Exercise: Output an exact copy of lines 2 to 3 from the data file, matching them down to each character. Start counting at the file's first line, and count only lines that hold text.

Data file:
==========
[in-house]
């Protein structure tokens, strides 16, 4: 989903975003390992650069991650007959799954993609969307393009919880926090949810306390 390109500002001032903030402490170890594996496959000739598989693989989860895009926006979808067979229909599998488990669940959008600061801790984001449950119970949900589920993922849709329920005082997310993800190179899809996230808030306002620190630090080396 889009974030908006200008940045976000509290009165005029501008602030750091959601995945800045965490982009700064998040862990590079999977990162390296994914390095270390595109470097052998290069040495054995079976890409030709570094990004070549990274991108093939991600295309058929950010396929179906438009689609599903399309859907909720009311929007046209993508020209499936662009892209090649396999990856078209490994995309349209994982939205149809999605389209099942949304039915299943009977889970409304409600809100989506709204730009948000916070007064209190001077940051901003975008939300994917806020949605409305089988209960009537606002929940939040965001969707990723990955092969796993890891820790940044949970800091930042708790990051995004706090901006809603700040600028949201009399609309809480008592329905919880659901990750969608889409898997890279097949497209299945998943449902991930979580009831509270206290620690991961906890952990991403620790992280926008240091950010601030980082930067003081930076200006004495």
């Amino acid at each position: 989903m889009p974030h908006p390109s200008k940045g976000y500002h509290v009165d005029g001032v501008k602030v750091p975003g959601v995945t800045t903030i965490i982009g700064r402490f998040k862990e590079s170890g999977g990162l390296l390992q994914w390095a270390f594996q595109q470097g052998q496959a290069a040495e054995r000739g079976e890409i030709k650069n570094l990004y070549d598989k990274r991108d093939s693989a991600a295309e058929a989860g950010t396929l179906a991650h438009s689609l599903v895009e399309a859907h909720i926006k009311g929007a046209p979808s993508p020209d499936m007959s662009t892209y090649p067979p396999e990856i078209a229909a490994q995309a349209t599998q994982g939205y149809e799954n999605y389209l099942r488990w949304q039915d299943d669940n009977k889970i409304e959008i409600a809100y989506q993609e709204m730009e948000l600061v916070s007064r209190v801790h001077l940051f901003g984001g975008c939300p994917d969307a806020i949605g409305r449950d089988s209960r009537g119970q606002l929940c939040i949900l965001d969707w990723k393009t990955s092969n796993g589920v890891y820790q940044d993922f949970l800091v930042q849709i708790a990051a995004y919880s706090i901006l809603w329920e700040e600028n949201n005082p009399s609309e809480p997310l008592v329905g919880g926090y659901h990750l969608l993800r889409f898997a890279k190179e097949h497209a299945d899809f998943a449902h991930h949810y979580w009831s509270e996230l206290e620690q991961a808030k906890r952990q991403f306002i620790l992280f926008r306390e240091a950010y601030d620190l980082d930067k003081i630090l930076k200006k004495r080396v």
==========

């Protein structure tokens, strides 16, 4: 989903975003390992650069991650007959799954993609969307393009919880926090949810306390 390109500002001032903030402490170890594996496959000739598989693989989860895009926006979808067979229909599998488990669940959008600061801790984001449950119970949900589920993922849709329920005082997310993800190179899809996230808030306002620190630090080396 889009974030908006200008940045976000509290009165005029501008602030750091959601995945800045965490982009700064998040862990590079999977990162390296994914390095270390595109470097052998290069040495054995079976890409030709570094990004070549990274991108093939991600295309058929950010396929179906438009689609599903399309859907909720009311929007046209993508020209499936662009892209090649396999990856078209490994995309349209994982939205149809999605389209099942949304039915299943009977889970409304409600809100989506709204730009948000916070007064209190001077940051901003975008939300994917806020949605409305089988209960009537606002929940939040965001969707990723990955092969796993890891820790940044949970800091930042708790990051995004706090901006809603700040600028949201009399609309809480008592329905919880659901990750969608889409898997890279097949497209299945998943449902991930979580009831509270206290620690991961906890952990991403620790992280926008240091950010601030980082930067003081930076200006004495």
């Amino acid at each position: 989903m889009p974030h908006p390109s200008k940045g976000y500002h509290v009165d005029g001032v501008k602030v750091p975003g959601v995945t800045t903030i965490i982009g700064r402490f998040k862990e590079s170890g999977g990162l390296l390992q994914w390095a270390f594996q595109q470097g052998q496959a290069a040495e054995r000739g079976e890409i030709k650069n570094l990004y070549d598989k990274r991108d093939s693989a991600a295309e058929a989860g950010t396929l179906a991650h438009s689609l599903v895009e399309a859907h909720i926006k009311g929007a046209p979808s993508p020209d499936m007959s662009t892209y090649p067979p396999e990856i078209a229909a490994q995309a349209t599998q994982g939205y149809e799954n999605y389209l099942r488990w949304q039915d299943d669940n009977k889970i409304e959008i409600a809100y989506q993609e709204m730009e948000l600061v916070s007064r209190v801790h001077l940051f901003g984001g975008c939300p994917d969307a806020i949605g409305r449950d089988s209960r009537g119970q606002l929940c939040i949900l965001d969707w990723k393009t990955s092969n796993g589920v890891y820790q940044d993922f949970l800091v930042q849709i708790a990051a995004y919880s706090i901006l809603w329920e700040e600028n949201n005082p009399s609309e809480p997310l008592v329905g919880g926090y659901h990750l969608l993800r889409f898997a890279k190179e097949h497209a299945d899809f998943a449902h991930h949810y979580w009831s509270e996230l206290e620690q991961a808030k906890r952990q991403f306002i620790l992280f926008r306390e240091a950010y601030d620190l980082d930067k003081i630090l930076k200006k004495r080396v």